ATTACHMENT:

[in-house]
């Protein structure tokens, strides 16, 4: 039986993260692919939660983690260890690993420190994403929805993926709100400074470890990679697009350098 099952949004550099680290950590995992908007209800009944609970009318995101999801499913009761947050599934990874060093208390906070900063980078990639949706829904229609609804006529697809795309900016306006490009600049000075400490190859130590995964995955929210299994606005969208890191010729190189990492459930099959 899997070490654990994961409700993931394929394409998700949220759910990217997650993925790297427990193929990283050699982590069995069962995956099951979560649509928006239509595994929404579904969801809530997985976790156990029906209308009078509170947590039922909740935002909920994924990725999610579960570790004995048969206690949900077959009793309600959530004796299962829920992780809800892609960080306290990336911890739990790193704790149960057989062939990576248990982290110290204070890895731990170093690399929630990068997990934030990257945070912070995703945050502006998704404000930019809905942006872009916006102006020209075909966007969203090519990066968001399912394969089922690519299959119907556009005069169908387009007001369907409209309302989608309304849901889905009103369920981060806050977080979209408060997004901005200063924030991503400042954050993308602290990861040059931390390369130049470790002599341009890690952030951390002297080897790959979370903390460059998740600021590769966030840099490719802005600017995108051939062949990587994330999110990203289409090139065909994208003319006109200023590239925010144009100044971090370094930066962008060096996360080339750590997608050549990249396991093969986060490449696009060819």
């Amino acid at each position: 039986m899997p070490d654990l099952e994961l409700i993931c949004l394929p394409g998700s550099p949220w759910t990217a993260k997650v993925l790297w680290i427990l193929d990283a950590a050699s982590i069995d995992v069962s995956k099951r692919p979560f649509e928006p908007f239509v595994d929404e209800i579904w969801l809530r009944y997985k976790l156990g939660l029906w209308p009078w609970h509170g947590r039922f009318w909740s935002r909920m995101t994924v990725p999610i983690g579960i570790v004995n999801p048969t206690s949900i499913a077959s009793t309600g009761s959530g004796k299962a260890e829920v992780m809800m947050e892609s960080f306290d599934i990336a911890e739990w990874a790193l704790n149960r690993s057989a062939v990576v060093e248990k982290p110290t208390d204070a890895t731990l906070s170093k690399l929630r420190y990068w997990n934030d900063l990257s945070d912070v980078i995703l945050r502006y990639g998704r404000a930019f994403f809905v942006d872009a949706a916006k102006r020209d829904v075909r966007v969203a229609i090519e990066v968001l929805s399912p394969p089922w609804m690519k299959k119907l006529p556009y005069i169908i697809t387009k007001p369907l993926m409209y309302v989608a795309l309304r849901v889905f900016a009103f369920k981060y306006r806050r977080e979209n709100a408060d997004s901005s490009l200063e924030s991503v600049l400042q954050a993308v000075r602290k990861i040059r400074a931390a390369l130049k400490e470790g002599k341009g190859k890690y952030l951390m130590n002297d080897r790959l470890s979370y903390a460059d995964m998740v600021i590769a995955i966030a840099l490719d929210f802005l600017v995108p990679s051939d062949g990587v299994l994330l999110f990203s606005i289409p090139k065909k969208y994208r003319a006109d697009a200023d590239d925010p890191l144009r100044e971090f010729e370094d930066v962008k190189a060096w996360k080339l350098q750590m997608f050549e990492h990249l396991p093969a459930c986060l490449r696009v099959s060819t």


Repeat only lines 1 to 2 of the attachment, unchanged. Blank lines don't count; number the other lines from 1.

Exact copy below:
[in-house]
């Protein structure tokens, strides 16, 4: 039986993260692919939660983690260890690993420190994403929805993926709100400074470890990679697009350098 099952949004550099680290950590995992908007209800009944609970009318995101999801499913009761947050599934990874060093208390906070900063980078990639949706829904229609609804006529697809795309900016306006490009600049000075400490190859130590995964995955929210299994606005969208890191010729190189990492459930099959 899997070490654990994961409700993931394929394409998700949220759910990217997650993925790297427990193929990283050699982590069995069962995956099951979560649509928006239509595994929404579904969801809530997985976790156990029906209308009078509170947590039922909740935002909920994924990725999610579960570790004995048969206690949900077959009793309600959530004796299962829920992780809800892609960080306290990336911890739990790193704790149960057989062939990576248990982290110290204070890895731990170093690399929630990068997990934030990257945070912070995703945050502006998704404000930019809905942006872009916006102006020209075909966007969203090519990066968001399912394969089922690519299959119907556009005069169908387009007001369907409209309302989608309304849901889905009103369920981060806050977080979209408060997004901005200063924030991503400042954050993308602290990861040059931390390369130049470790002599341009890690952030951390002297080897790959979370903390460059998740600021590769966030840099490719802005600017995108051939062949990587994330999110990203289409090139065909994208003319006109200023590239925010144009100044971090370094930066962008060096996360080339750590997608050549990249396991093969986060490449696009060819």